Installation makes the cut with inspiration from traditional folk art

Yang Yang
Zhuanqiao Town has unveiled its new landmark art installation, "Tree of Guanghua Road," in its Guanghua Road innovation block.
Yang Yang
Installation makes the cut with inspiration from traditional folk art
Ti Gong

Part of a paper-cutting work created by Yang Zhaoqun which features scenes along the ancient Beijing-Hangzhou Grand Canal.

Zhuanqiao Town has unveiled its new landmark art installation "Tree of Guanghua Road" – a metal installation in the form of a tree with a canopy adorned with patterns from paper-cutting – at its Guanghua Road innovation block.

The town in Minhang District also held its third creative paper-cutting festival over two weeks, during which they invited residents to take a closer look at paper-cutting works by renowned Chinese paper-cutting masters and offered a rare glimpse into their artistic journeys.

The "Tree of Guanghua Road" art installation, at 318 Guanghua Road, has six orange metal flaps forming its canopy, each engraved with paper-cutting patterns of icons of the innovation block, expressing ethnic reunion, neighborhood harmony, and a celebration of art.

Installation makes the cut with inspiration from traditional folk art

Art installation "Tree of Guanghua Road"

The tradition of Zhuanqiao paper-cutting dates back to the early 1930s, and in 2009 it was listed as an intangible cultural heritage item of Shanghai.

"The town is celebrated for its folk art of paper-cutting," said Sun Yongkang, curator of the festival and the Meon Art Center. "The township government and the Minhang-based Star River Group Shanghai are showing their support, and we celebrate this annual paper-cutting festival that began in 2018.

"Renowned national paper-cutting masters have been invited to enrich the soil of our local paper-cutting, and we embrace both innovation and tradition."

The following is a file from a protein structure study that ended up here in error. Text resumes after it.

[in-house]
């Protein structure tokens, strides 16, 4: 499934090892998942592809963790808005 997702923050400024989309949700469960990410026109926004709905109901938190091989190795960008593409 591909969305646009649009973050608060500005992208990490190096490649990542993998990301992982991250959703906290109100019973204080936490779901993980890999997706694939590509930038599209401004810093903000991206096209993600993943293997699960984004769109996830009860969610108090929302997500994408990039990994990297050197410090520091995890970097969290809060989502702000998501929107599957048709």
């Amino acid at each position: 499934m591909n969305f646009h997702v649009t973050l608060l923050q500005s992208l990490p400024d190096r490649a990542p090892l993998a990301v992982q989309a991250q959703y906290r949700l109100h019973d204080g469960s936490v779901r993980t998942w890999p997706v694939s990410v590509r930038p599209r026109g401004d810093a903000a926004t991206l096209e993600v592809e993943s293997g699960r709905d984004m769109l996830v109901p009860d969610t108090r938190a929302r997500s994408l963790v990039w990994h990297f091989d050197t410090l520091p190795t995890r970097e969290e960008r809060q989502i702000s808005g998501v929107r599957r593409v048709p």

Ding Liren, a 94-year-old Chinese folk artist, exhibited his paper cuttings featuring diverse shapes of human hands at the Meon Art Center on Guanghua Road in August.

The paper-cutting artist, who is also a painter, was enticed to try the folk art in 2000 when he moved to his new house, where at that time there were few furniture pieces and no painting implements.

He saw a pair of scissors and some papers on a desk and started creation. The first creative idea that occurred to him was of human hands.

"The progress of civilization comes along with the division of labor and we see the hands of a professional pianist, a surgeon, tailor, embroider, boxer and stone carver ... I celebrate the diverse shapes of hands and all of them are lovely," the artist said.

Alongside the exhibition of Ding's work, paper-cutting masters from both north and south China joined the festival.

Li Shoubai, a heavy-color painter and Shanghai-style paper-cutting artist, brought his artworks that portray the Shanghai lifestyle and the city's streets and neighborhoods to the festival.

Installation makes the cut with inspiration from traditional folk art
Ti Gong

Paper-cutting work "Sinan Road" by Li Shoubai

He was joined by Yang Zhaoqun, a paper-cutting master from neighboring Jiangsu Province; Wang Jihong, from Zibo City of east China's Shandong Province, whose works were inspired by folk ghost stories written by ancient Chinese writer Pu Songling (1640-1715); and Zhang Xiaomei, whose hometown of Yulin in Shaanxi Province is a source of constant inspiration thanks to its location as a melting pot of cultures from Shaanxi, Gansu and Shanxi provinces and the Inner Mongolia Autonomous Region.

"As college graduates are trying to adapt to society, we may occasionally feel we're just a small part of a gigantic social machine," said Gu Lindan, an art teacher at Zhuanqiao Middle School and a participant in an artists' discussion forum.

"Whereas a full creative experience from intangible culture items like paper-cutting helps us heal and feel a unison of personal identity."

Lu Weiqing, a woman visiting Shanghai to assist in caring for her grandchild, and Cao Yanshou, a paper-cutting enthusiast in his 70s, said they were grateful for the local art that helped enrich their lives.

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